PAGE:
Thursday, January 3, 2008

Men, Power, Speaking Up, and Speaking Out

I remain slightly stunned that Hillary came in not second but third in Iowa last night. And at the way she is painted the establishment candidate. And at the strength of the venom against her. More election commentary coming soon from guest poster, sociologist Virginia Rutter. In the meantime, a quick bit on two books, just out:

Men Speak Out: Views on Gender, Sex and Power--a new anthology edited by Shira Tarrant--compiles the voices of 40 men who explore issues of masculinity, sexuality, identity, and positive change. The book lays issues on the table that are sure to stimulate a lively debate. It's starting already at myspace and facebook. Check it.

Next up, Making Love, Playing Power: Men, Women, & the Rewards of Intimate Justice, by family therapist and organizational consultant Ken Dolan-Del Vecchio, debunks superficial theories about communication styles and geder roles and, according to the book's description, "gets to the real reason so many relationships are in trouble — misuse of power." The book reveals how gender, race, sexual orientation, and money set the foundation for personal power, and how power as domination drives most conflicts whether between nations, interest groups, or individuals. Join Ken at Bluestockings Bookstore in Manhattan on February 13 for a reading...!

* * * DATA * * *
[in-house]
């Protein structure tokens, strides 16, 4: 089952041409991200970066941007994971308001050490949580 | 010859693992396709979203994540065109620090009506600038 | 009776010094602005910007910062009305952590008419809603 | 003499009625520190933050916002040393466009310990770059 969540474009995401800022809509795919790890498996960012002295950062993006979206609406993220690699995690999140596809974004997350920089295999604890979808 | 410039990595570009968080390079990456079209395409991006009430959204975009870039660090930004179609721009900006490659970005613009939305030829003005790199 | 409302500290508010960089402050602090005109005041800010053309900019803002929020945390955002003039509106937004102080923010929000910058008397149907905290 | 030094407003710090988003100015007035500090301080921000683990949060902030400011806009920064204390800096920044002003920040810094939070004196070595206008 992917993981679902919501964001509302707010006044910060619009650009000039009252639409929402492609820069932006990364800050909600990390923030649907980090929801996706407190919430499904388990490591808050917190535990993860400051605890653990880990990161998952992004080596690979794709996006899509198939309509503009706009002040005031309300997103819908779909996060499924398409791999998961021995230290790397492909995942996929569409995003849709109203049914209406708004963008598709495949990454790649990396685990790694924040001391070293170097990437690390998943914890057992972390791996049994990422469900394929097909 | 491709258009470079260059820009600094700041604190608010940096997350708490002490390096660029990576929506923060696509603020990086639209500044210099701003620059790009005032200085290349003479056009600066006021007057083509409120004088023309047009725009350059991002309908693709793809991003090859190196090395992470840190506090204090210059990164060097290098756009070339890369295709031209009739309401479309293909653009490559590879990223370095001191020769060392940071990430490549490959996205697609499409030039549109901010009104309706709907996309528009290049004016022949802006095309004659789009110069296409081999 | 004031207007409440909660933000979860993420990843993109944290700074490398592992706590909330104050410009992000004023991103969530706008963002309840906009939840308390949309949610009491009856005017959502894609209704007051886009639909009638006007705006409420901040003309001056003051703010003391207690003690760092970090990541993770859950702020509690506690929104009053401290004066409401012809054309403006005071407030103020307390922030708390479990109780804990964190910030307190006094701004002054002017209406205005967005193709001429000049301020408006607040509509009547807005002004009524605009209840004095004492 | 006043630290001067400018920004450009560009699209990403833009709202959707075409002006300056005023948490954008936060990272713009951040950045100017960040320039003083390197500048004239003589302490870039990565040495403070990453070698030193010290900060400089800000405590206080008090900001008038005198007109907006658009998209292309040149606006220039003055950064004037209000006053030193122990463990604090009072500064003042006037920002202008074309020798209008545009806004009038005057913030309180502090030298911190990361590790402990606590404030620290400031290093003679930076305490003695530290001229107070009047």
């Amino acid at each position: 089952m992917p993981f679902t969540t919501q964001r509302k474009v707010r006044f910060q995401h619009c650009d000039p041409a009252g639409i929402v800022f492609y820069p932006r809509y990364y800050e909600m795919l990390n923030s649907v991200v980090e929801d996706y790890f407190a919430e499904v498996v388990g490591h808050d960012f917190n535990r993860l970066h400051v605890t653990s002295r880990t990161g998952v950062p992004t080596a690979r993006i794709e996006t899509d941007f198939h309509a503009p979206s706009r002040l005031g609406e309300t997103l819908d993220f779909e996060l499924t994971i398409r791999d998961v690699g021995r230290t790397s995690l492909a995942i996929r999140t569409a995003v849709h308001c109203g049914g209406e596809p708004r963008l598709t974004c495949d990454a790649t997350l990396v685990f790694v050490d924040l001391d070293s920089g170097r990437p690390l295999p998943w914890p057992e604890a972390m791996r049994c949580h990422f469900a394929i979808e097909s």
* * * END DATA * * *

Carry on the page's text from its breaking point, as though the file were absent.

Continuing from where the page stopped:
1 comment:

J. K. Gayle said...

Thanks for the book p/reviews.

On Obama besting Clinton in Iowa, Jim Aune at The Blogora thinks its all rhetoric. The one has a "winning formula" while the other "can't give a decent speech."

So Jim gets us re-reading Karlyn Kohrs Campbell's essay in the first issue of Rhetoric & Public Affairs: "The Discursive Performance of Femininity: Hating Hillary." Rhetoric & Public Affairs 1 (1998): 1-20.

Karlyn says "Hillary Rodham Clinton's style of public advocacy typically omits all of the discursive markers by which women publicly enact their femininity. Her tone is usually impersonal . . . her ideas unfold deductively . . . all kinds of evidence is used. . . . she is impassioned but very rarely emotional. . . . [She is unable to] feminize her rhetorical style, to perform a culturally defined feminine role publicly. . . . [while her audiences have a] failure to appreciate [her true power to persuade]. . . . If we reject all those who lack the feminizing skills of an Elizabeth Hanford Dole, we shall deprive ourselves of a vast array of talent" (pages 1, 6, 15).

Do Mr. Obama and Mr. Edwards need feminizing skills of Ms. Dole? Why does Ms. Clinton have to have them?

What do other readers at Girl with Pen think?